Parks panel — finally — shuts down a project that violates Prop. K. Breed appointments reflect moderate trend on the board

 

Board President London Breed and Sup. Scott Wiener, who is on two key committees, chat at the mayor's state of the city address
Board President London Breed and Sup. Scott Wiener, who is on two key committees, chat at the mayor’s state of the city address

By Tim Redmond

JANUARY 20, 2014 – The victory by Soma activists over a condo project that would shadow Victoria Manalo Draves Park has received fairly limited media attention. Just a J.K. Dineen story on an inside page of the Chron.

But it’s a pretty big deal on several levels.

Proposition K, the measure aimed at protecting sunlight in the parks, passed in 1984. It required both the Rec-Park Commission and the Planning Commission to give special approval to any project that would cast a significant shadow on a public park.

Since then, lots and lots of projects casting lots and lots of shadows have gone through. Never once has the intent of Prop. K been upheld.

But maybe, just maybe, as the city gets ever more crowded, the two commissions will start to notice that this is a serious problem – not to mention city law – and start acting accordingly.

The 5-0 vote came as the mayor was delivering his State of the City speech, and Sup. Jane Kim skipped that event to join community leaders in urging the Commission to oppose the project. “We have the smallest park space in the city and have the fastest population growth,” she told me. And Victoria Manalo Draves is the only park in Soma that’s open to all kinds of users.

And as Dineen notes:

While 190 Russ St. is a small project by SoMa standards, the vote is significant because it is the first in a series of proposals near Draves Park. Nearby projects that will come before the commission include a 92-unit project at 301 Sixth St., a 34-unit development at 345 Sixth St., and a 116-unit project at 377 Sixth St.

Those are big-deal, big-money projects – but if the commissioners rejected this one, they will have a hard time making exceptions for the others.

The vote might also be a hopeful sign that some of the worst actors in city real estate could be held to account for their actions. It’s no coincidence that tenant activists rallied to the cause here: The project is sponsored by a company owned by one of the more notorious Ellis Act evictors in the city, Sergio Iantorno.

The Ellis Act wasn’t at issue in the decision. And the commissioners have to judge every project on its merits, with no regard for the sponsor. But everyone knew that approving the project would be doing a big favor to a landlord who has been driving low-income people out of the city.

I would like to believe that all developers, no matter what their political connections, get the same fair hearing in front of all city commissions. But we all know that’s not true; the big and the powerful get special treatment all the time.

But maybe the tenant organizing around Ellis Act evictions has made commissioners a bit more aware of whom they are dealing with.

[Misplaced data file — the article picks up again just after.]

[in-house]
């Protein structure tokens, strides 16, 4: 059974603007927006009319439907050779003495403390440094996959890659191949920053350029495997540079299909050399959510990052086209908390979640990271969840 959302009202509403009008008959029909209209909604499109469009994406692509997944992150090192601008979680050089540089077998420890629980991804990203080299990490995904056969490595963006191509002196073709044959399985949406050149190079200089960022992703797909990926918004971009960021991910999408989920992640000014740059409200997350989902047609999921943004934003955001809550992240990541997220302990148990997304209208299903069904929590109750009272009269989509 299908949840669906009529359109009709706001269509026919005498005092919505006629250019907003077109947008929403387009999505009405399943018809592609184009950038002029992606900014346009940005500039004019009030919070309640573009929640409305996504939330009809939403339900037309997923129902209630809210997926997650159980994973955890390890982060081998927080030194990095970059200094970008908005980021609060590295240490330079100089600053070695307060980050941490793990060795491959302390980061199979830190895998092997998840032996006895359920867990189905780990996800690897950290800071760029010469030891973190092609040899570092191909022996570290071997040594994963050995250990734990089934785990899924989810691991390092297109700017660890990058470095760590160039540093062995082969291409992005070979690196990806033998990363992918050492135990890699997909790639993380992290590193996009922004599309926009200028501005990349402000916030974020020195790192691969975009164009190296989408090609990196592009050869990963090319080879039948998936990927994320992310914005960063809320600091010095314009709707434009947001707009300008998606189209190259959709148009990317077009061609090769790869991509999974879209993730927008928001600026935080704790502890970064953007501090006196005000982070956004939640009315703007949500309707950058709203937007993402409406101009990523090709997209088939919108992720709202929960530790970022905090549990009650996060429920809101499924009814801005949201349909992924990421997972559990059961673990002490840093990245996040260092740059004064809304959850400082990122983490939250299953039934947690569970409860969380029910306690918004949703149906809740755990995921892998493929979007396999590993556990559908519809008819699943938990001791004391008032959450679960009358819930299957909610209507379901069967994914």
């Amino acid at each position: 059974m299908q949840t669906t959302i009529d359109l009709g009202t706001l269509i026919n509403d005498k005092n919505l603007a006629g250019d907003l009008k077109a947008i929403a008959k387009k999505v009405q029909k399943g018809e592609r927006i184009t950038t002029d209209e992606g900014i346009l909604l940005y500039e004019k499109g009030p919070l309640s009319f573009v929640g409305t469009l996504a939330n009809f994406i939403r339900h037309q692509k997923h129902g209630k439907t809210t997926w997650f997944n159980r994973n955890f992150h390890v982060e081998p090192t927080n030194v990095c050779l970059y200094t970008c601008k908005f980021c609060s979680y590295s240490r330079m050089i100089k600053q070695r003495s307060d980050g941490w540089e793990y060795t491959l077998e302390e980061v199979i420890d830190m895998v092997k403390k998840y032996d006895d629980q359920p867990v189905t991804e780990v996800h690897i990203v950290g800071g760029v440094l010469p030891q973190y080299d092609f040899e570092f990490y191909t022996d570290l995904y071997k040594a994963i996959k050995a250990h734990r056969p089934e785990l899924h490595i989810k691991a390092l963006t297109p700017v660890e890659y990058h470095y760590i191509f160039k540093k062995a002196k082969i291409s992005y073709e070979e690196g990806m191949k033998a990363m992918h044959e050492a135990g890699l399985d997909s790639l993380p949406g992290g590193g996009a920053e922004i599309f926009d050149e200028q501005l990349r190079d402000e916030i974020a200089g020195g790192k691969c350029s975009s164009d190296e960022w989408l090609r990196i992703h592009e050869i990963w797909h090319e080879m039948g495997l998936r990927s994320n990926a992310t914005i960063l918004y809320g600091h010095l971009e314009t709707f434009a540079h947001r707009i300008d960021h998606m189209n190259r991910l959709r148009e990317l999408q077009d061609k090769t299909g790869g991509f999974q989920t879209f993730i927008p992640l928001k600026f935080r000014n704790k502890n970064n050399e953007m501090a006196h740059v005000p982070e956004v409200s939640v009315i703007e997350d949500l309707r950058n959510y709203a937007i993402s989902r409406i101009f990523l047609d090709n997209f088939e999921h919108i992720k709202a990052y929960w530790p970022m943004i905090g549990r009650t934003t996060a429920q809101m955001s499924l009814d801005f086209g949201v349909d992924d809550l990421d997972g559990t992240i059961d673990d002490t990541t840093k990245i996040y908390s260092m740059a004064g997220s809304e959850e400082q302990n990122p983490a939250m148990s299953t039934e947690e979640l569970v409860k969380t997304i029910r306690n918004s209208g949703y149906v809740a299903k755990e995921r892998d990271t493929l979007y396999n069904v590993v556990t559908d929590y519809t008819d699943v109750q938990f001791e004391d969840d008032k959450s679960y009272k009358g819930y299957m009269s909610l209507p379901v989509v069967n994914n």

The Board of Supervisors committee assignments are out, and nobody should be terribly surprised.

The two most important committees – Budget and Land Use – are controlled by some of the most conservative members of the board. Mark Farrell chairs Budget; Katy Tang is vice-chair. Eric Mar is a member, but will be outvoted. When the panel expands to handle the mayor’s budget proposals, Scott Wiener and Norman Yee will join.

At best, that’s 3-2 for the mayor.

Land Use is chaired by Malia Cohen; Wiener is vice chair, and Jane Kim is a member. That reflects where a lot of the growth is happening in the city – districts 6 and 10 – but Kim is the only one of the three who has challenged developers and the mayor’s land-use policies on anything resembling a consistent basis.

John Avalos chairs the Rules Committee, which votes on appointments, but he will be in the minority on any contested issues, since Katy Tang and Malia Cohen are his colleagues.

Board President London Breed told me that the assignments are “reflective of what the supervisors specifically requested, although some members who requested Budget Committee were not granted their request, including those you do not consider progressive.”

Land use, she said, went to people who had asked to be on Land Use. “John [Avalos] asked to be Rules Committee chair, and I gave it to him.”

Avalos told me he had asked for budget, but “I understood everyone wants to be on Budget and I’ve been on Budget for five out of six years.” He said he was willing to serve on Rules but wanted to be the chair.

“I’m happy with Rules,” he said. “I get to vet mayoral appointments and advocate policy goals with them. I’m sandwiched between moderates though so it may have to be a bully pulpit kind of power.”

Breed said there wasn’t a huge rush of applications for Land Use, and the supervisors who wanted that panel got it. Surprising to me; that’s where the action is right now.

The reality is, there are only four supervisors at this point who can be considered part of the progressive camp, and not all of them vote together. Eric Mar, for example, supported Breed for board president over David Campos.

“It’s a confirmation of the shift to the right at the board,” Campos, who wound up for the first time not chairing a committee, told me.

So it’s going to be a challenging year – as we all know – in 2015. It appears the mayor will have no real opposition, and the board will be only a marginal check on him – so the action may shift to the ballot box with progressives pushing direct initiatives.

And the organizing to shift the balance of power on the board is already under way.